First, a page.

"Hughes de Hebron, my lord Abbot." Hughes answered.
"What are you doing out here? There are orders--"
"The same as you, my lord, recovering from the excesses."
Guy flashed him a look of warning, but Arnaud-Amaury did not catch the ambiguity and only groaned again as he leaned on Guy´s arm to vomit again.
"Christ, who claimed the local wine was good? It was sheer poison!" Arnaud-Amaury moaned.
"Come over here and sit down in the grass." Guy urged soothingly, leading the abbot away from his mess and Hughes.
Hughes waited a bit, watching as the other two men found a place to sit on the edge of a neglected wheat field. Arnaud-Amaury sat with his elbows propped upon his knees and his head in his hands. "God have mercy on me." He moaned.
"Amen." Hughes added, and again Guy flashed him a glance of warning. This time Hughes took the hint and retreated toward the gate, leaving the monks alone together. He nodded to the guards, and followed the main street back toward the centre of the circular town to the square before the church.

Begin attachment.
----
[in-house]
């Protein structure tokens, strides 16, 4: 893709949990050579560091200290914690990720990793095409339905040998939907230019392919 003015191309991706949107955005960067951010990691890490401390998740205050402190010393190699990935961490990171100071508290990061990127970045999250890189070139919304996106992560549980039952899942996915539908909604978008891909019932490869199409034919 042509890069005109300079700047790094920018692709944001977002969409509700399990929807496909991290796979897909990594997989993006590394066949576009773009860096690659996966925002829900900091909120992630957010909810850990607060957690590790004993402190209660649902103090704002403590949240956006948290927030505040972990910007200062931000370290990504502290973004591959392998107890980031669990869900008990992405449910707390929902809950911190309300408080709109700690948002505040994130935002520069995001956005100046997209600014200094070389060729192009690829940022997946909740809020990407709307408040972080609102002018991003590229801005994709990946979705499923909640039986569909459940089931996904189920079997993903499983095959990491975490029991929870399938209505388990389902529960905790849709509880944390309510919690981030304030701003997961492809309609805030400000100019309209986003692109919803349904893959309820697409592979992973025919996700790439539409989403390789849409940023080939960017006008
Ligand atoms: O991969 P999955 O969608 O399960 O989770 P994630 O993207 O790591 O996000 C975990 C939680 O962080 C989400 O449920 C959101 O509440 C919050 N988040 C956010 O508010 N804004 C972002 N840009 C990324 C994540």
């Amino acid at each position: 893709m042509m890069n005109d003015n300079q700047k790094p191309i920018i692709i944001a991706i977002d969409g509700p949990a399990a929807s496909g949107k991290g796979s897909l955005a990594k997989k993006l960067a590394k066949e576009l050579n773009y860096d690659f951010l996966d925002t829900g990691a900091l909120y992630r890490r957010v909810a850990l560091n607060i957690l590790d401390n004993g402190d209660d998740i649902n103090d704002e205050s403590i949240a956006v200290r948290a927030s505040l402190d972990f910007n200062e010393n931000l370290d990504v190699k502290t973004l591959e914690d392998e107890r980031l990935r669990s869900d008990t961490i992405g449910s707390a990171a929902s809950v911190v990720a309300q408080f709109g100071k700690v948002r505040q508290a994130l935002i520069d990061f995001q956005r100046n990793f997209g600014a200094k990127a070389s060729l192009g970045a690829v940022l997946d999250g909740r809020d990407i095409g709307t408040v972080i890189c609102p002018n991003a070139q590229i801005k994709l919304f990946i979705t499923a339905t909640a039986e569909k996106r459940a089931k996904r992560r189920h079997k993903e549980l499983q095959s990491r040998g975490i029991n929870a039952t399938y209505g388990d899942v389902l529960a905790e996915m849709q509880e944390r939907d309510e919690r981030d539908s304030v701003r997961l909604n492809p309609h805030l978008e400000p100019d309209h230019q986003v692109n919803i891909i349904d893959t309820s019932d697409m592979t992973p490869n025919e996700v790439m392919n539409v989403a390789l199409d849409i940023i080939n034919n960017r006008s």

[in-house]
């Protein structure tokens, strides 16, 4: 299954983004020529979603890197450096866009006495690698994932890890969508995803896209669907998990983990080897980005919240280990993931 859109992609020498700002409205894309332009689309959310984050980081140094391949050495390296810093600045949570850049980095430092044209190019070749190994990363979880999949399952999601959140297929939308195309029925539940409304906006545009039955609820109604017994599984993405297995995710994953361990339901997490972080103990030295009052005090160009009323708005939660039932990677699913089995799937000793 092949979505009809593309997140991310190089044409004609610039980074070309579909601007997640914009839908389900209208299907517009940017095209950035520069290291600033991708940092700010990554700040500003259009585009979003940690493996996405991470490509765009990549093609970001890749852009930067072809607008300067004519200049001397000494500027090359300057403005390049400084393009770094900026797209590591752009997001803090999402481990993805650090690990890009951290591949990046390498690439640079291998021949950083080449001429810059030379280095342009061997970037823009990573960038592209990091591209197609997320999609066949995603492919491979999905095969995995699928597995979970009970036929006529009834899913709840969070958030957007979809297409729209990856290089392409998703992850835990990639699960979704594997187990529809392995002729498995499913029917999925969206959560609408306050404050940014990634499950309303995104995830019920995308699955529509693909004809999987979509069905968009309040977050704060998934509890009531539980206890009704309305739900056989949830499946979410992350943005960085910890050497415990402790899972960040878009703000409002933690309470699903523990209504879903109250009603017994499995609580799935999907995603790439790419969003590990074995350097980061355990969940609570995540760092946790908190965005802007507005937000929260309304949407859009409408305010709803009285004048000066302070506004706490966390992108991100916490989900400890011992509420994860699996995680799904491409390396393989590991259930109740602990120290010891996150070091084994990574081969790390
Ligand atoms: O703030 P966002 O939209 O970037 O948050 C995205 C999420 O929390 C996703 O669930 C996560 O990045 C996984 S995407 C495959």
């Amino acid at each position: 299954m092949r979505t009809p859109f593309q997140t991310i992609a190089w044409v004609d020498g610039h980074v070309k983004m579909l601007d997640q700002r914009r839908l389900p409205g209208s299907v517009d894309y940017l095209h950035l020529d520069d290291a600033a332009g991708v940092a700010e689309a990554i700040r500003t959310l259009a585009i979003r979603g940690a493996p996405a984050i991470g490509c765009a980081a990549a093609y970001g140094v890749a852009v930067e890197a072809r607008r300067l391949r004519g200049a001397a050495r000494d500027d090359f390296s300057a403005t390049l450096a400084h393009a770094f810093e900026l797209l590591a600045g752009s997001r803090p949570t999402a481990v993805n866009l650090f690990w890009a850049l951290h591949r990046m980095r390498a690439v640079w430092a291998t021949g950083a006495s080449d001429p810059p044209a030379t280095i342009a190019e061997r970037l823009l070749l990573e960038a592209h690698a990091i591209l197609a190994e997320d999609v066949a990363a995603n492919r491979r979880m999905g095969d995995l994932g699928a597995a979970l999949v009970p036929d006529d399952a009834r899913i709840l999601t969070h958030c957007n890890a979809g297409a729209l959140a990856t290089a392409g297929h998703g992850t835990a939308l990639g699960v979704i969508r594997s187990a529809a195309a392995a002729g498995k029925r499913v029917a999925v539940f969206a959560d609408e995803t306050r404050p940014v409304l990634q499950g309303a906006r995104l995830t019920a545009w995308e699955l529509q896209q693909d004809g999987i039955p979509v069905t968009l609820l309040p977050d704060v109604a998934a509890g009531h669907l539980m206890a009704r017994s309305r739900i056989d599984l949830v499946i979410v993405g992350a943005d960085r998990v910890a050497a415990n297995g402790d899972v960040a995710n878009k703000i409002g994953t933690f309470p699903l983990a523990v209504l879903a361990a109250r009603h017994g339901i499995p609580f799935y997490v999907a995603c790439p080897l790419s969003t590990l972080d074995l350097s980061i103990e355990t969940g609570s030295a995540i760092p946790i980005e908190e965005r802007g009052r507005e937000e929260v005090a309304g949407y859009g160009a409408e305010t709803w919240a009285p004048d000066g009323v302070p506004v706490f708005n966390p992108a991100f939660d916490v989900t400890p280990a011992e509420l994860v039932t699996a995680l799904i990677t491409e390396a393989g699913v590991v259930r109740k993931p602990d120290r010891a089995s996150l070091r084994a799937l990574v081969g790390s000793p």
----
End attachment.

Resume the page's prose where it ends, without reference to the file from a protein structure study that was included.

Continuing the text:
The square was empty. The victims had been returned to their improvised prison, the citizens sent back to their homes, and the soldiers ordered to their billets. The eyeballs had been carefully collected in a sack at Arnaud-Amaury's orders and hung from the market cross so all would be reminded of the wages of heresy. The blood had sunk between the cobbles and dried quickly in the balmy breeze. Hughes stopped and gazed at the Church squatting dark and sullenly beside the empty square. It seemed cold and empty. Surely, despite the Eucharist, Christ was not present.
A figure descended the stairs and came directly toward him. It was Sir Norbert. "I couldn't sleep." The young knight admitted shamefaced as he came up beside Hughes. His blond hair hung stringy and unkempt beside his face still caked with the sweat from the day inside the chain mail coif. His face was white in the darkness.
"Who can?" Hughes replied somewhat flippantly, in no mood for company.
"De Montfort is snoring so loud you can hear him right up in the attic." Norbert answered in disgust.